In our last post, we began a discussion about the ways in which Wisconsin legislators are currently approaching drunk driving penalties in Wisconsin. We mentioned that the structure of DUI penalties in Wisconsin is unique in at least one way.
The Dairy State is the only state in the nation that does not generally treat first-time drunk driving offenses as criminal. Rather, they are usually classified as civil infractions. Though this approach is arguably quite fair in regards to the unintentional and accidental nature of most first-time offenses, many legislators want to see the law change.
In the 2013 legislative session, a bill will be reintroduced to heighten punishments for DUI infractions across the board. The exact same bill did not become law in this past session. It is unclear whether or not it will gain traction in 2013. On the one hand, various groups support the legislation and no major group has formally opposed it. However, the extra costs associated with enforcing a heightened drunk driving law has many legislators wary of voting in favor of it.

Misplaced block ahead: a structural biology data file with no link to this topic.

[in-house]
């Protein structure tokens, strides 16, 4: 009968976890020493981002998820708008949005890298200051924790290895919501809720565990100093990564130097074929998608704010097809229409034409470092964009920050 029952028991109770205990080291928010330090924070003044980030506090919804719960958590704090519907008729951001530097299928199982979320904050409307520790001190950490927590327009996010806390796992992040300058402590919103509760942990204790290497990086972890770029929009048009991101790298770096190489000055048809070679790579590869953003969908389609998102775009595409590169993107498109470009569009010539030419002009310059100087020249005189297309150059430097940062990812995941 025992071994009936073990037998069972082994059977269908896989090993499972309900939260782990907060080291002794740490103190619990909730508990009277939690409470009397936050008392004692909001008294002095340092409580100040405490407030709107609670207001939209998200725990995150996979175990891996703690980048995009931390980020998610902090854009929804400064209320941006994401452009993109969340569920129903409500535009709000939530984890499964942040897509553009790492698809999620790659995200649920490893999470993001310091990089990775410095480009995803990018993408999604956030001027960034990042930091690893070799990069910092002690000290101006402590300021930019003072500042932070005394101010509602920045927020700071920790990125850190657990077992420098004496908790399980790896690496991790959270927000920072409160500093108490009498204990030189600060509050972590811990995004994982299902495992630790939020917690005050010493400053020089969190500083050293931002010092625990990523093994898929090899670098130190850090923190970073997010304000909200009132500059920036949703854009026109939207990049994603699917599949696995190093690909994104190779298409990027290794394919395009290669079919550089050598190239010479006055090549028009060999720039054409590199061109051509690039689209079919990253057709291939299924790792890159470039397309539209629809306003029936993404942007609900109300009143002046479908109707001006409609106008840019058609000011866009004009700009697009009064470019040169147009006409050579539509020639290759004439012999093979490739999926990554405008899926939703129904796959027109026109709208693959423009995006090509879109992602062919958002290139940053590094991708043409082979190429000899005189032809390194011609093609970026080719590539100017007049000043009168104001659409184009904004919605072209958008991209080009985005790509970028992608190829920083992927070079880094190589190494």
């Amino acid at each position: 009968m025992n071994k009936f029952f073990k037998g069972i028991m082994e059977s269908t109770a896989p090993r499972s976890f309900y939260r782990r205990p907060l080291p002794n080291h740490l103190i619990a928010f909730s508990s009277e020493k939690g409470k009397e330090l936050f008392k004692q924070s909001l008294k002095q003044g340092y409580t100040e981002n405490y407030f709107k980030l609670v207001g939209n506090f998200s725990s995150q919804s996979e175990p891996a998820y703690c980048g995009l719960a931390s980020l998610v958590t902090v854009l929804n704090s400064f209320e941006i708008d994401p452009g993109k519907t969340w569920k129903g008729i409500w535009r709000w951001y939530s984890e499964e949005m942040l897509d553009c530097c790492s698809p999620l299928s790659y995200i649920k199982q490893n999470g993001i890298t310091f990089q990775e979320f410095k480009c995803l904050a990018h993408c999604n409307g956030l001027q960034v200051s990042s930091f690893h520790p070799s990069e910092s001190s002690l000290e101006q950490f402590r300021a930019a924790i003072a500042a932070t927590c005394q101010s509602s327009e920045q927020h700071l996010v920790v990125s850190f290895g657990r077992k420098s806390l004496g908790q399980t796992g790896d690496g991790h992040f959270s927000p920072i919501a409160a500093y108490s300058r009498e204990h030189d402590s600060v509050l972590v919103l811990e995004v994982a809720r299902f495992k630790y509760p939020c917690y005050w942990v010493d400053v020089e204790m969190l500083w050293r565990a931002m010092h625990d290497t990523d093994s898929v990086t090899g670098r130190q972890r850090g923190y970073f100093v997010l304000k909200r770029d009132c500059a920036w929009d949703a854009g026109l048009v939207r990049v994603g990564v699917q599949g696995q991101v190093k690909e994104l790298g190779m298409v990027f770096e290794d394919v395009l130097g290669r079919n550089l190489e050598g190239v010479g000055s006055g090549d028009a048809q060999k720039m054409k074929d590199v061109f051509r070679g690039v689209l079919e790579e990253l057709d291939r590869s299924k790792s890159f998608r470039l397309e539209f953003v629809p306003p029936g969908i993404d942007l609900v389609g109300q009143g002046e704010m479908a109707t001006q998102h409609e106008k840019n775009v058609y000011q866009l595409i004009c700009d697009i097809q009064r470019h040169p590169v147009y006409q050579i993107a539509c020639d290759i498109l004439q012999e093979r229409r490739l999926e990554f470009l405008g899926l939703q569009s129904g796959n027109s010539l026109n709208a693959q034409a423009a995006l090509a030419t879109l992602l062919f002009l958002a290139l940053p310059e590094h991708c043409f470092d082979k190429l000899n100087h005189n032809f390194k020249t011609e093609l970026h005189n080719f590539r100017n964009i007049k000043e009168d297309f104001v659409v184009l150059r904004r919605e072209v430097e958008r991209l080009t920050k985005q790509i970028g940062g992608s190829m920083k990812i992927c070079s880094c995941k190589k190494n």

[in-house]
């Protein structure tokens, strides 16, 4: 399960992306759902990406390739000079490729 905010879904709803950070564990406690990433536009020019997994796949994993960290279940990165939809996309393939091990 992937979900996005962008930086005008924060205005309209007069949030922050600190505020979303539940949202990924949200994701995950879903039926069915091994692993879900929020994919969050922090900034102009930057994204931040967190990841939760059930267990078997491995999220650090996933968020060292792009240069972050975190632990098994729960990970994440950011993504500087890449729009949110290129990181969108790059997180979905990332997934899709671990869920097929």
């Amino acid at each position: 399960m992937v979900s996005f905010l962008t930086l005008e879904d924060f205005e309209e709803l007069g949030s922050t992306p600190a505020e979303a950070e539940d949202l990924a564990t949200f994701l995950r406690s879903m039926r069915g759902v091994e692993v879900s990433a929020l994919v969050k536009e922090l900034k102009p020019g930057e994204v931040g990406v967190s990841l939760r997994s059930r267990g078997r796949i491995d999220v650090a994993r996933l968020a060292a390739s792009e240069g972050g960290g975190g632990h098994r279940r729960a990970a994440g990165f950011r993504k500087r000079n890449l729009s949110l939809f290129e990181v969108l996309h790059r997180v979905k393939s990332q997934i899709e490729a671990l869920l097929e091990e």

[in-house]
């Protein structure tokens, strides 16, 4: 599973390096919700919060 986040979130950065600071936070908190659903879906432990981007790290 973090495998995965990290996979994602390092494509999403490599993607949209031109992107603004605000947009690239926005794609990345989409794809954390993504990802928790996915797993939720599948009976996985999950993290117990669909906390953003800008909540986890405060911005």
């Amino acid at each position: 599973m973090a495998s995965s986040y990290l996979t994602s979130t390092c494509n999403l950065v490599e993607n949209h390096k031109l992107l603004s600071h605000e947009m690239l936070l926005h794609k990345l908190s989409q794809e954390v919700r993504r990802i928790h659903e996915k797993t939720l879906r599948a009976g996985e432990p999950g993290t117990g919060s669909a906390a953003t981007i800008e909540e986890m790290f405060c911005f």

In essence, heightened penalties result in higher prosecution costs, incarceration costs and human costs. During an era of serious budgetary problems, adding significant costs to law enforcement, courts and incarceration facilities does not seem particularly appealing to many.
It is this cost factor that has consistently kept lawmakers in Wisconsin from imposing ever-tougher penalties on drunk drivers. Many advocacy groups and legislators hope that 2013 will be the year Wisconsin cracks down even harder on negligent drunk drivers and increases penalties for first-time offenders, even in cases of unintentional DUI. However, their success is far from guaranteed.
Source: Urban Milwaukee, “What’s Stopping Tougher Drunk Driving Laws,” Bill Lueders, Jan. 18, 2013